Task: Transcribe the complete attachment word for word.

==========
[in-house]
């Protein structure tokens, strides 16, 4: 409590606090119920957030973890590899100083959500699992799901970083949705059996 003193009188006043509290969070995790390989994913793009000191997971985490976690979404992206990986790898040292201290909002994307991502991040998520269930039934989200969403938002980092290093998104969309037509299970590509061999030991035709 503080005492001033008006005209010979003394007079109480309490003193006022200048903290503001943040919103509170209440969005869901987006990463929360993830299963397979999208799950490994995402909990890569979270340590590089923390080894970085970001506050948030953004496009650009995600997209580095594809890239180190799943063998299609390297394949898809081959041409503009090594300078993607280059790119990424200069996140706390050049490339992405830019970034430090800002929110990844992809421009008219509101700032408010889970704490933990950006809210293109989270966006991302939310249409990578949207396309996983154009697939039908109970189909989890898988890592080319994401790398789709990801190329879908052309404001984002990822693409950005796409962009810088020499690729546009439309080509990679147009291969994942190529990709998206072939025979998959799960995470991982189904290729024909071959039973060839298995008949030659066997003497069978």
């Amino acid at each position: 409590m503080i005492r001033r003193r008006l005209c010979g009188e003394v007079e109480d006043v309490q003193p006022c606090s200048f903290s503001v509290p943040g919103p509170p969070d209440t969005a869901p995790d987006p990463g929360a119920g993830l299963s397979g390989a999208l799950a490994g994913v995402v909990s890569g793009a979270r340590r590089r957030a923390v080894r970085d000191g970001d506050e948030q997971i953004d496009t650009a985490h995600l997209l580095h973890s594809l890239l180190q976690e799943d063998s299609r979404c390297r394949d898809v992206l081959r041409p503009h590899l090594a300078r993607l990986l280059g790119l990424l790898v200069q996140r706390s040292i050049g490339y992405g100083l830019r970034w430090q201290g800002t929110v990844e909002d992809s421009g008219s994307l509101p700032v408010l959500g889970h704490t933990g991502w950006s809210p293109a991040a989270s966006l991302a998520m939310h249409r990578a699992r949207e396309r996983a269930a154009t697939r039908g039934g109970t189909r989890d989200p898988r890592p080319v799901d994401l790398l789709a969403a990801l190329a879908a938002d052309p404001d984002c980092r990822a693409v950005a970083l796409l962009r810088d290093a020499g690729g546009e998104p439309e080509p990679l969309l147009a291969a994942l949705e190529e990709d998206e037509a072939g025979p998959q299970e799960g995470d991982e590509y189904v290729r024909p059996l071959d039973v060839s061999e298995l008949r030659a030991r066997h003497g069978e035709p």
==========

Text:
[in-house]
């Protein structure tokens, strides 16, 4: 409590606090119920957030973890590899100083959500699992799901970083949705059996 003193009188006043509290969070995790390989994913793009000191997971985490976690979404992206990986790898040292201290909002994307991502991040998520269930039934989200969403938002980092290093998104969309037509299970590509061999030991035709 503080005492001033008006005209010979003394007079109480309490003193006022200048903290503001943040919103509170209440969005869901987006990463929360993830299963397979999208799950490994995402909990890569979270340590590089923390080894970085970001506050948030953004496009650009995600997209580095594809890239180190799943063998299609390297394949898809081959041409503009090594300078993607280059790119990424200069996140706390050049490339992405830019970034430090800002929110990844992809421009008219509101700032408010889970704490933990950006809210293109989270966006991302939310249409990578949207396309996983154009697939039908109970189909989890898988890592080319994401790398789709990801190329879908052309404001984002990822693409950005796409962009810088020499690729546009439309080509990679147009291969994942190529990709998206072939025979998959799960995470991982189904290729024909071959039973060839298995008949030659066997003497069978």
């Amino acid at each position: 409590m503080i005492r001033r003193r008006l005209c010979g009188e003394v007079e109480d006043v309490q003193p006022c606090s200048f903290s503001v509290p943040g919103p509170p969070d209440t969005a869901p995790d987006p990463g929360a119920g993830l299963s397979g390989a999208l799950a490994g994913v995402v909990s890569g793009a979270r340590r590089r957030a923390v080894r970085d000191g970001d506050e948030q997971i953004d496009t650009a985490h995600l997209l580095h973890s594809l890239l180190q976690e799943d063998s299609r979404c390297r394949d898809v992206l081959r041409p503009h590899l090594a300078r993607l990986l280059g790119l990424l790898v200069q996140r706390s040292i050049g490339y992405g100083l830019r970034w430090q201290g800002t929110v990844e909002d992809s421009g008219s994307l509101p700032v408010l959500g889970h704490t933990g991502w950006s809210p293109a991040a989270s966006l991302a998520m939310h249409r990578a699992r949207e396309r996983a269930a154009t697939r039908g039934g109970t189909r989890d989200p898988r890592p080319v799901d994401l790398l789709a969403a990801l190329a879908a938002d052309p404001d984002c980092r990822a693409v950005a970083l796409l962009r810088d290093a020499g690729g546009e998104p439309e080509p990679l969309l147009a291969a994942l949705e190529e990709d998206e037509a072939g025979p998959q299970e799960g995470d991982e590509y189904v290729r024909p059996l071959d039973v060839s061999e298995l008949r030659a030991r066997h003497g069978e035709p």